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What we do

Established in 1987, the Sex Education Forum is a group of partners working together to achieve quality relationships and sex education (RSE) for all children and young people. Our membership for schools and other educators serves to  connect organisations and individuals with the latest practice, research and policy information. 

Our work on RSE is underpinned by evidence, a rights-based approach and the expressed needs of children and young people. We endeavour to achieve  three main objectives:

  1. Ensuring RSE is firmly embedded into national and local government policies and public understanding. To achieve this we have been at the forefront of the campaign for statutory RSE, and will continue to work to influence policy.
  2. Supporting professionals to be well informed and competent to commission, plan, teach, evaluate and research RSE.​ Our membership keeps educators informed and we offer a range of training courses and take on projects to expand the reach of high quality RSE. 
  3. To identify, explore and respond to new themes emerging in practice, policy and research, nationally and internationally. We form partnerships with researchers and regularly push the boundaries on issues that impact on children and young people's health and wellbeing.

Our values and principles 

Our commitment to high quality RSE in schools is summarised in the 12 principles displayed in this poster, which also demonstrates how we work with partners to unify voices in support of evidence-based RSE.   

We constantly welcome new partners and new members to join us. If you would like to sample our information it is simple to sign up for our free newsletter.  

All our partners are in agreement with a set of 10 values. These apply to RSE across a range of settings, including schools.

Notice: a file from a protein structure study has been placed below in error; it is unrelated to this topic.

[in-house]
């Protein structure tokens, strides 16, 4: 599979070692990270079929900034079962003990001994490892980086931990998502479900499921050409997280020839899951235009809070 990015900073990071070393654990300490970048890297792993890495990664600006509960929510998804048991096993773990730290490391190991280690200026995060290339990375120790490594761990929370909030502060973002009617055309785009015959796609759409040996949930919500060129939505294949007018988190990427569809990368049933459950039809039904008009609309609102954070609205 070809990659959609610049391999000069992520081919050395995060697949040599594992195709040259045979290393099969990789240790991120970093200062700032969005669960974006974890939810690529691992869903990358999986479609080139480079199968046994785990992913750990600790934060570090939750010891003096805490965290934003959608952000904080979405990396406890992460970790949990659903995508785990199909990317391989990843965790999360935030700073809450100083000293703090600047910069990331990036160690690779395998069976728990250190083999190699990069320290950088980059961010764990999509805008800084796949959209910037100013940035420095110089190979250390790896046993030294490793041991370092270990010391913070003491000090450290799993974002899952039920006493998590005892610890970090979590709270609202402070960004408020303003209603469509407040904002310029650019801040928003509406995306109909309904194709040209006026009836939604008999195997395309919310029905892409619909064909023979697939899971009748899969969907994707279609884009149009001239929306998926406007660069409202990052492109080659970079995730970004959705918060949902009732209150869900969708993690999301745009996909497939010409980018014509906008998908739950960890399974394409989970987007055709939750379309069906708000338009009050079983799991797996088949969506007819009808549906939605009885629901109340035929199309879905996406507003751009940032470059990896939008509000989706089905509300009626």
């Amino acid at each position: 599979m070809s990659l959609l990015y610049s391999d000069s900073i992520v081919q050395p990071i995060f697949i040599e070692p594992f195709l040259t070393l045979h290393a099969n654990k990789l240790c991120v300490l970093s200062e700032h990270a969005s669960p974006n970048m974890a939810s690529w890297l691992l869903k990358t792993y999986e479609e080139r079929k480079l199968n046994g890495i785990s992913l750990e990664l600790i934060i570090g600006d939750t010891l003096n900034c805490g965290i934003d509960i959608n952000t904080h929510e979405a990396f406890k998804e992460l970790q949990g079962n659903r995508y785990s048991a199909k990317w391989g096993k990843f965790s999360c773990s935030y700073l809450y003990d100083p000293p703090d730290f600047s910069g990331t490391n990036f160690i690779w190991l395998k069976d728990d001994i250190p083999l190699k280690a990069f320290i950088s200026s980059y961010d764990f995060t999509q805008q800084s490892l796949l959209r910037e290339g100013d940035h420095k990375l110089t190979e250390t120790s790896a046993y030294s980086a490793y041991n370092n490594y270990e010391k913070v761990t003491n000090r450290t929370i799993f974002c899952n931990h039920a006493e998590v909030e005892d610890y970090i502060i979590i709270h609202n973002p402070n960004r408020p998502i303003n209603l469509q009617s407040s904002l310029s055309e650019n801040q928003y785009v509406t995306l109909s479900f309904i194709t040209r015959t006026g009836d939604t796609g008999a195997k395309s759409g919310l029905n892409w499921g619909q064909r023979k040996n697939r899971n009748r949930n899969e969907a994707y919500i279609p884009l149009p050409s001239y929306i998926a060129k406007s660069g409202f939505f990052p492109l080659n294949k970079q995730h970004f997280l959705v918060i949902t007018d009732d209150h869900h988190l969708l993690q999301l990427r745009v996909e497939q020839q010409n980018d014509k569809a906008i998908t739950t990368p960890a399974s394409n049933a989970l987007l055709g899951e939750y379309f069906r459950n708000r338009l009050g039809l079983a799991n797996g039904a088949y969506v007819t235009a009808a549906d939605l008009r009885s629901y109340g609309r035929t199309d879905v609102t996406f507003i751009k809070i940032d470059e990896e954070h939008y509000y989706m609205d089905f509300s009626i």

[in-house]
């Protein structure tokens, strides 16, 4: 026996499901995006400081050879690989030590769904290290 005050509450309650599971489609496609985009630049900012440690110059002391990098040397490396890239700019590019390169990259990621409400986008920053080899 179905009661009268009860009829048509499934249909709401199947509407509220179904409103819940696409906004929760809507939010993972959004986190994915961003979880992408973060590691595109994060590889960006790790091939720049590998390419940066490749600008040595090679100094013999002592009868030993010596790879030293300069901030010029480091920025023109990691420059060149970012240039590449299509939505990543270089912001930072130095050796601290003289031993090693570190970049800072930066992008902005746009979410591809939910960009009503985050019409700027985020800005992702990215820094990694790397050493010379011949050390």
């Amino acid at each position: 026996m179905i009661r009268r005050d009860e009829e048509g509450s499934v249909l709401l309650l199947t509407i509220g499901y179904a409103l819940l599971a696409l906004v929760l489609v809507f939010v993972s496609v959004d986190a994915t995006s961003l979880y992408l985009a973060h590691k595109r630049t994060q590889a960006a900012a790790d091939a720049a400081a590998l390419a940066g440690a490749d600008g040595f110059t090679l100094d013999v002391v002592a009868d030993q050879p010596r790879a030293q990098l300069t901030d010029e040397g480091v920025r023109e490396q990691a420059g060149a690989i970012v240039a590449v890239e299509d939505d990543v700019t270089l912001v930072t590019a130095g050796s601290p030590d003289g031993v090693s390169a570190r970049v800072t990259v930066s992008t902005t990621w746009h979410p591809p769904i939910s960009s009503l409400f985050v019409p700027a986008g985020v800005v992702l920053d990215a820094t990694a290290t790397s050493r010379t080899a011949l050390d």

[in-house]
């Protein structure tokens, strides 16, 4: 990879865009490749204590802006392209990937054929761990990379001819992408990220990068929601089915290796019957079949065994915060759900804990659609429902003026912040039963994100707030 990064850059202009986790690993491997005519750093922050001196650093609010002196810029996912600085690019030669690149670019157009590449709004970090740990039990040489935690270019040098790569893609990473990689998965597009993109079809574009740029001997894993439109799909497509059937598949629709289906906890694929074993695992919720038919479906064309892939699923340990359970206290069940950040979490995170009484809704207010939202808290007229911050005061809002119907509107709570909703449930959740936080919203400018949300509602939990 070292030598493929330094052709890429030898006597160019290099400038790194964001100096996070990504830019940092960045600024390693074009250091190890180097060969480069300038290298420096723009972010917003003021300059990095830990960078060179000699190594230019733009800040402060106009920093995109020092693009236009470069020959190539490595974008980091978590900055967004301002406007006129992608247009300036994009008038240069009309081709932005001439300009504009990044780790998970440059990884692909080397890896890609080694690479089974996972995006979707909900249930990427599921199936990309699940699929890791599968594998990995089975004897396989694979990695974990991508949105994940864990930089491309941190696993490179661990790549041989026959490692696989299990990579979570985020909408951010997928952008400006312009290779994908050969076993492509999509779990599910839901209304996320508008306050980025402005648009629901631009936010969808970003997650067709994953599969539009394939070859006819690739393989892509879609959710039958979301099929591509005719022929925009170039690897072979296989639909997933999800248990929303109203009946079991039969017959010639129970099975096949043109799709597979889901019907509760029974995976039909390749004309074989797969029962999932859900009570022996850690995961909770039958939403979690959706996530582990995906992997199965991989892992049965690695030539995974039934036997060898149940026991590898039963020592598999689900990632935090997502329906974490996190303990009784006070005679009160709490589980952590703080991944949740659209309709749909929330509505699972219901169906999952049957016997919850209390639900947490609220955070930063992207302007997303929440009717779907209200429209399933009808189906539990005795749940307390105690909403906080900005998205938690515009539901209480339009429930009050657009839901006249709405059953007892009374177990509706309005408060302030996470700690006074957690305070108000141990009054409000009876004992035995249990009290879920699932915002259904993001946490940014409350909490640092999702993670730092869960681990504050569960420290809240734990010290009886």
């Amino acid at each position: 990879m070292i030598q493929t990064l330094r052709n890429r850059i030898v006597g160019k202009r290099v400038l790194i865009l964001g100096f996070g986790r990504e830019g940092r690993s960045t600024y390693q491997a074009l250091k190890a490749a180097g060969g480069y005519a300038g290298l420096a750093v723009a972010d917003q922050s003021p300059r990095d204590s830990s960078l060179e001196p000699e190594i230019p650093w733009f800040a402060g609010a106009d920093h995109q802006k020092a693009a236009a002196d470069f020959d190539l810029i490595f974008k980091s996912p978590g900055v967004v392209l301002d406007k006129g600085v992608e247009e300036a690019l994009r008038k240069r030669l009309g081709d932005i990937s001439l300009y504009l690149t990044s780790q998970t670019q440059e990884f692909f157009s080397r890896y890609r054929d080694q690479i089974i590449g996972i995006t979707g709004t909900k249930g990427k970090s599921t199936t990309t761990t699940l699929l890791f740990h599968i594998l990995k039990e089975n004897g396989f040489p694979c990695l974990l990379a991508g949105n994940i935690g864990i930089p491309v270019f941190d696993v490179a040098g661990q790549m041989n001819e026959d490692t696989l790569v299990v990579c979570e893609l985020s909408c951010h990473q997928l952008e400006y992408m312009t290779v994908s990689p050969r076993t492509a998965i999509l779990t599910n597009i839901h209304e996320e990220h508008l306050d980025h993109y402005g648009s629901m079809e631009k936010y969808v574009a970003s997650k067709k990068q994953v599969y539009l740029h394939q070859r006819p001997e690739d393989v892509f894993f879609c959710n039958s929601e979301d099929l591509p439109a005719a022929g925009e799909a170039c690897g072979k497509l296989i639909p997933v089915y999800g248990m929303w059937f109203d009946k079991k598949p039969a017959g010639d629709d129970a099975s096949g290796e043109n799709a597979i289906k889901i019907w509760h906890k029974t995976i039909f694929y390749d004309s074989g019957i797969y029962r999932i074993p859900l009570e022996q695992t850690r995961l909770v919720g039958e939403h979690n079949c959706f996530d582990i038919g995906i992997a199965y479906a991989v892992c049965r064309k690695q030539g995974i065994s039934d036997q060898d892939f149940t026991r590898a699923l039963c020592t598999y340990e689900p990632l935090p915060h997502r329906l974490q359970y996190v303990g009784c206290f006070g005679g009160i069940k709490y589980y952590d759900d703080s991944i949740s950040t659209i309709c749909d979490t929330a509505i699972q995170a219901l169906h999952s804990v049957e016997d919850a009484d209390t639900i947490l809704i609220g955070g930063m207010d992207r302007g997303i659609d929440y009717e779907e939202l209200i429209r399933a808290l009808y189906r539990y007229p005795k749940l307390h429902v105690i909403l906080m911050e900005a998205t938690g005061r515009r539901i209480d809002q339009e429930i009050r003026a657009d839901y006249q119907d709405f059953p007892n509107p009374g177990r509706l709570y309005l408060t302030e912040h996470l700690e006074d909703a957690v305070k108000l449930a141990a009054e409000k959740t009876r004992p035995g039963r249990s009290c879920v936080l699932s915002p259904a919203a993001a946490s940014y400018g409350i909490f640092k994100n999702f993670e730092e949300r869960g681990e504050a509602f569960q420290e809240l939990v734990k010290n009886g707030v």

The Sex Education Forum believes that quality SRE should:

  • Be accurate and factual, covering a comprehensive range of information about sex, relationships, the law and sexual health, in order to make informed choices. In schools this should be part of compulsory curriculum provision;
  • Be positively inclusive in terms of gender, sexual orientation, disability, ethnicity, culture, age, religion or belief or other life-experience particularly HIV status and pregnancy;
  • Include the development of skills to support healthy and safe relationships and ensure good communication about these issues;
  • Promote a critical awareness of the different attitudes and views on sex and relationships within society such as peer norms and those portrayed in the media;
  • Provide opportunities for reflection in order to nurture personal values based on mutual respect and care;
  • Be part of lifelong learning, starting early in childhood and continuing throughout life. It should reflect the age and level of the learner;
  • Ensure children and young people are clearly informed of their rights such as how they can access confidential advice and health services within the boundaries of safeguarding;
  • Be relevant and meet the needs of children and young people, and actively involve them as participants, advocates and evaluators in developing good quality provision;
  • Be delivered by competent and confident educators;
  • Be provided within a learning environment which is safe for the children, young people and adults involved and based on the principle that prejudice, discrimination and bullying are harmful and unacceptable.

If you agree with these values and principles why not become a partner or member of the Sex Education Forum.